YAN PEI-MING (B. 1960)
YAN PEI-MING (B. 1960)
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YAN PEI-MING (B. 1960)

Grand Timonier Rouge II

YAN PEI-MING (B. 1960)
Grand Timonier Rouge II
signed in English and Chinese; titled and dated '"Grand Timonier Rouge II" 2000 Yan Pei-Ming' (on the reverse)
oil on canvas
98 3/8 x 98 3/8 in. (250 x 250 cm.)
Painted in 2000.
Galerie Jean Bernier, Athens
Private collection, United States
Acquired from the above by the present owner

Brought to you by

Ana Maria Celis
Ana Maria Celis Head of Department

Lot Essay

“Painting is a hypothesis, a possibility of alternative. It is a necessarily empirical, interpreted vision of reality. Painting carries its own pictorial truth, it is neither true nor false.” Yan Pei-Ming

One of the most feared and revered leaders of the twentieth century, the face of Mao Zedong has been immortalized by many artists including Andy Warhol and Gerhard Richter. In Grand Timonier Rouge II, Yan Pei-Ming conjures up the features of the Chinese Communist Party leader from layers of thick impasto. Yan’s painterly rendition reflects his interest in the traditions of Western portraiture, and its intention to portray not only the physical likeness of the sitter, but something of their personality too. Thus, in Grand Timonier Rouge II we can see the experience of Mao Zedong’s life experience physically etched across his face.

On a monumental scale, Mao’s instantly recognizable features coalesce on the surface of the canvas. Thick daubs of red paint are used to isolate the background, before softer mid- and lighter-pinks, salmons, and finally white tones are used to give three-dimensionality to Mao’s face.

Yan’s celebration of paint has its origins in the artist’s informed understand of the history of Western painting. He has lived in France since the 1980s, and has spent much time studying the techniques and paintings of modern and contemporary masters such as Vincent van Gogh, Willem de Kooning, and Jackson Pollock. The artist recalls a trip he made as a young painter to Holland where he saw the work of van Gogh first hand. So impressed was he by the economy of the Dutch artist’s brushwork that he challenged himself to paint his canvases with the minimal number of strokes, whatever the size of the finished canvas. This encouraged his use of exceptionally wide brushes, some of which are as much as fifty inches wide.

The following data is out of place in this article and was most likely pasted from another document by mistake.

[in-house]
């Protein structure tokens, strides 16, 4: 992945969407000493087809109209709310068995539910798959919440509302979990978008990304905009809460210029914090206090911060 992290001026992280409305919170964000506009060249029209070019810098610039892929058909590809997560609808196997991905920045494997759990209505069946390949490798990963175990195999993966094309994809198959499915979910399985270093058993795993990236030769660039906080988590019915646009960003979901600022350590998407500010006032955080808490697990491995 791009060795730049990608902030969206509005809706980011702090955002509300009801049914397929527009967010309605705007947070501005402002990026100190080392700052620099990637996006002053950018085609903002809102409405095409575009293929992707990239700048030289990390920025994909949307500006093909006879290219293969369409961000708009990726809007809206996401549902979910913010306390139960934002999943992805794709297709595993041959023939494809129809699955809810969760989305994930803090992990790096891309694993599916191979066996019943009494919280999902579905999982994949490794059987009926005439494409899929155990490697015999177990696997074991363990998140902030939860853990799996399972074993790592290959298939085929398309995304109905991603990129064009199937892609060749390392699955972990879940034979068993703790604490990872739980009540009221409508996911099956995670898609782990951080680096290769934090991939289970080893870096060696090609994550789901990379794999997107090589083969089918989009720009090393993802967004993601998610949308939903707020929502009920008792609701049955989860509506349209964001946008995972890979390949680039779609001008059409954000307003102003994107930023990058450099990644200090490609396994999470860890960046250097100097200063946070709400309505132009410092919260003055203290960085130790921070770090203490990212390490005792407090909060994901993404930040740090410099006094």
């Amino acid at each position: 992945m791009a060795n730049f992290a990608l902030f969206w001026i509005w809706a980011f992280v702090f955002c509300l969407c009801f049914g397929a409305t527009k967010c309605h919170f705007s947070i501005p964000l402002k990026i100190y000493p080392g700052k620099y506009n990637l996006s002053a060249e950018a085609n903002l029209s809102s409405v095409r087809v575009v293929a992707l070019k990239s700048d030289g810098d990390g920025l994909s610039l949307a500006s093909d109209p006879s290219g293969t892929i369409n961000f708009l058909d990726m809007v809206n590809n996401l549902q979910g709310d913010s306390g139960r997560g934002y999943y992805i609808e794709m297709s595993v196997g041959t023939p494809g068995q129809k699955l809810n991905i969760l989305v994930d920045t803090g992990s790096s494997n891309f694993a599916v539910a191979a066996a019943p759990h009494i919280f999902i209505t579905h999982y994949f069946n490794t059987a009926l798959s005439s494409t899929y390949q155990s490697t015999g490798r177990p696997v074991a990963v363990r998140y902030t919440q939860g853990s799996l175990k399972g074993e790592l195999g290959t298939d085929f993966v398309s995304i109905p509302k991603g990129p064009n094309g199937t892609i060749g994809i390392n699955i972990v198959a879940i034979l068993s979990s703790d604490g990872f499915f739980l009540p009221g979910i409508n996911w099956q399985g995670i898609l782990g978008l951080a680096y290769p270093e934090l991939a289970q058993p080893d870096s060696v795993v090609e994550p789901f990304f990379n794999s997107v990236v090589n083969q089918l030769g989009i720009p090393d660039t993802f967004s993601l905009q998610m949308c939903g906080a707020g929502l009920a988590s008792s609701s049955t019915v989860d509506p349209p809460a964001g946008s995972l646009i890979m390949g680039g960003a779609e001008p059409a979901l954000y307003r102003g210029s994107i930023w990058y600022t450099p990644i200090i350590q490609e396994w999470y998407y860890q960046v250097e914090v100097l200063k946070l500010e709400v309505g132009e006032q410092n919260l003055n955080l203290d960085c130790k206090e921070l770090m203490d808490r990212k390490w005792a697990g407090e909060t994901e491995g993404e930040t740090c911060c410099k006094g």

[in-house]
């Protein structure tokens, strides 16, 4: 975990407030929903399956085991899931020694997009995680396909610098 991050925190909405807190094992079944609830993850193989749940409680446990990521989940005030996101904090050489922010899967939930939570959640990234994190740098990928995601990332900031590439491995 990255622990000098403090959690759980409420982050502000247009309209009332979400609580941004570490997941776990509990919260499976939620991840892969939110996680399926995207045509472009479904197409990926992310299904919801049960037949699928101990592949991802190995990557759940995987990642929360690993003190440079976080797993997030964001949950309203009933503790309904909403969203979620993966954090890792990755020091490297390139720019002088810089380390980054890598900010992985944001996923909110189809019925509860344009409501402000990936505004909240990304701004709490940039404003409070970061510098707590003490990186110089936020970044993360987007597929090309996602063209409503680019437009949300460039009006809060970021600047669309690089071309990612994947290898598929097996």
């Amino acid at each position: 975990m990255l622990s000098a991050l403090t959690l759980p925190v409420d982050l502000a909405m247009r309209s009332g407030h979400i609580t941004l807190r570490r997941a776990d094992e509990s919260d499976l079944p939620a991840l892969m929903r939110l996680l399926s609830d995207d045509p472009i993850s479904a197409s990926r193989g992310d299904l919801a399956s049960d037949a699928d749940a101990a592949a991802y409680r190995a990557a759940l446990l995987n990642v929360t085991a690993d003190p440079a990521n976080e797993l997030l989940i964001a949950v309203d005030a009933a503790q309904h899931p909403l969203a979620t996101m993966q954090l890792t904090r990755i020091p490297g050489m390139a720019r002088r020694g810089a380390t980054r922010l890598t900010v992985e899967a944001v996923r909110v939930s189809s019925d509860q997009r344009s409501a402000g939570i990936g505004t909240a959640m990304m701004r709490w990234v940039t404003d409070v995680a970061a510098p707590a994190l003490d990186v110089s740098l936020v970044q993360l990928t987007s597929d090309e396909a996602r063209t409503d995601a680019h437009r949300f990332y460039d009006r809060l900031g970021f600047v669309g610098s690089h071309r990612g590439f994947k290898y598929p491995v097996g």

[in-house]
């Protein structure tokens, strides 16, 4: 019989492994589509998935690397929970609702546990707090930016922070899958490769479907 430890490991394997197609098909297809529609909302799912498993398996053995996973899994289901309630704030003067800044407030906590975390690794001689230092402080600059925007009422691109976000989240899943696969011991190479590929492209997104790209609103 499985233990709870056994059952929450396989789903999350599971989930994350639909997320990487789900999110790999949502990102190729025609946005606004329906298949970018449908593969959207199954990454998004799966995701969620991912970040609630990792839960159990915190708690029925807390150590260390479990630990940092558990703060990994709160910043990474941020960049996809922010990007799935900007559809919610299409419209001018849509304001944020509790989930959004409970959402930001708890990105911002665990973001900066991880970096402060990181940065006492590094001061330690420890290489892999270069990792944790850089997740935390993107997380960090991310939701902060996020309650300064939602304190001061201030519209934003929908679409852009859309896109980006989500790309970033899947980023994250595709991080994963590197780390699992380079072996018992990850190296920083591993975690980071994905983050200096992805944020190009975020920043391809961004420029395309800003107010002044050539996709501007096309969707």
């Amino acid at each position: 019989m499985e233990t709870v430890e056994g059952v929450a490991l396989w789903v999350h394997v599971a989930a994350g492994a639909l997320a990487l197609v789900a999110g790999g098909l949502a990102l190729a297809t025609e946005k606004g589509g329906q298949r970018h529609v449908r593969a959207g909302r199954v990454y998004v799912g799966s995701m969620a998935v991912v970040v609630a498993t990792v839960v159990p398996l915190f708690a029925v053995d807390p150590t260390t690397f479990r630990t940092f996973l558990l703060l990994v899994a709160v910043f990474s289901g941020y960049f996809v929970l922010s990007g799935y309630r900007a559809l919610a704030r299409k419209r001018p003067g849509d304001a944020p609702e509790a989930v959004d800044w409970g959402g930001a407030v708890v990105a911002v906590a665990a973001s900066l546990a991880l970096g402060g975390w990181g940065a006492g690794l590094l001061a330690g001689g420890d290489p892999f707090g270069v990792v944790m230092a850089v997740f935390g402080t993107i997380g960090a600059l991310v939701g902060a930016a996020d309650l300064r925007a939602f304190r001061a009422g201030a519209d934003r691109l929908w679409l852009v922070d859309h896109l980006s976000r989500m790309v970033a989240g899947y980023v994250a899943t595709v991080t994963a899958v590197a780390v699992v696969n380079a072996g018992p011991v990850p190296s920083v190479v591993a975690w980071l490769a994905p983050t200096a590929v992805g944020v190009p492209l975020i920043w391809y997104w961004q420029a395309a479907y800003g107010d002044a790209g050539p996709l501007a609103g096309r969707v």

“Yan-Pei Ming does not paint the canvas: he creates an image almost within it. He does not represent something but gives rise to it: he does not apply colours, rather his impasto technique condenses paint to spawn bodies. Ming does not narrate, but immerses us in the profundity of his and our own emotions, plumbing the depths of our existence.” Rolf Lauter

Yan's overarching focus on portraiture betrays his fundamental search for identity through portraits of himself, of strangers, of his father, of victims, or of such icons as Mao Zedong. In all of these works, Yan eliminates any background or contextualizing detail, focusing entirely on the figure. Yan's depiction of Mao is a portrait of ambivalence, registering the artist's attempt to grapple with Mao as both an icon of his homeland and as a human being. He appropriates the full frontal composition of the Chairman's official portraits. At the same time, the tight cropping of the compositional frame is reminiscent of common identification photos. Yan's portrait then is a matter-of-fact portrait and un-idealized rendering Mao as an imperfect and mortal being, lugubrious, aged, and somewhat aloof, immediately familiar and yet subject to the same fate as anyone else.

“When, for example, I paint the portrait of Mao, I am painting a father figure, someone who is strangely close, but also distant from me.” Yan Pei-Ming

Yan's red may read as a blood red, or even communist red, but the artist has always maintained his fondness for the color stems from its cultural meaning in China, as the color representing success, wealth and life. As such, Yan's is a deconstructive and extremely personal portrait of the Great Helmsman, one that captures the essence of his influence in the lives of so many, and his fragility as a human being.

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